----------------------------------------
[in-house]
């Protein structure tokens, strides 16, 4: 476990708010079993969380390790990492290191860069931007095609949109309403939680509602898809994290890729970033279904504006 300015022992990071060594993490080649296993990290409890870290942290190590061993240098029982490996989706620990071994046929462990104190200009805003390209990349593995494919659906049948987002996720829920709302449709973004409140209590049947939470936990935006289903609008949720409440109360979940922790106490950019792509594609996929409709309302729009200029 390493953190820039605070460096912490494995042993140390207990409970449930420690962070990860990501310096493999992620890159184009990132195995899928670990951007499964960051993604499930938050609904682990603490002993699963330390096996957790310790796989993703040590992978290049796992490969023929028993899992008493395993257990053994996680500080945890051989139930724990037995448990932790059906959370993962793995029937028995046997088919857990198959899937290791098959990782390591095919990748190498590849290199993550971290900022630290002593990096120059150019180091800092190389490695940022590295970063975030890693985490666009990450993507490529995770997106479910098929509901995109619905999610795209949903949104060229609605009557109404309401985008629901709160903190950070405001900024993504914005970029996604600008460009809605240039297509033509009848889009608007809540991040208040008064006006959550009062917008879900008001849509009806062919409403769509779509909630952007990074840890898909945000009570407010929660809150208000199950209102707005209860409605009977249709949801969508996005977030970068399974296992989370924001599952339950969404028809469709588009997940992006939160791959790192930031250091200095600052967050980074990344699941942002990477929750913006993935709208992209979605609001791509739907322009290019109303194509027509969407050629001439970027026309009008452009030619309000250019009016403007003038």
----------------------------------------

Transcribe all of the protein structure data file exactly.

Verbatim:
[in-house]
């Protein structure tokens, strides 16, 4: 476990708010079993969380390790990492290191860069931007095609949109309403939680509602898809994290890729970033279904504006 300015022992990071060594993490080649296993990290409890870290942290190590061993240098029982490996989706620990071994046929462990104190200009805003390209990349593995494919659906049948987002996720829920709302449709973004409140209590049947939470936990935006289903609008949720409440109360979940922790106490950019792509594609996929409709309302729009200029 390493953190820039605070460096912490494995042993140390207990409970449930420690962070990860990501310096493999992620890159184009990132195995899928670990951007499964960051993604499930938050609904682990603490002993699963330390096996957790310790796989993703040590992978290049796992490969023929028993899992008493395993257990053994996680500080945890051989139930724990037995448990932790059906959370993962793995029937028995046997088919857990198959899937290791098959990782390591095919990748190498590849290199993550971290900022630290002593990096120059150019180091800092190389490695940022590295970063975030890693985490666009990450993507490529995770997106479910098929509901995109619905999610795209949903949104060229609605009557109404309401985008629901709160903190950070405001900024993504914005970029996604600008460009809605240039297509033509009848889009608007809540991040208040008064006006959550009062917008879900008001849509009806062919409403769509779509909630952007990074840890898909945000009570407010929660809150208000199950209102707005209860409605009977249709949801969508996005977030970068399974296992989370924001599952339950969404028809469709588009997940992006939160791959790192930031250091200095600052967050980074990344699941942002990477929750913006993935709208992209979605609001791509739907322009290019109303194509027509969407050629001439970027026309009008452009030619309000250019009016403007003038």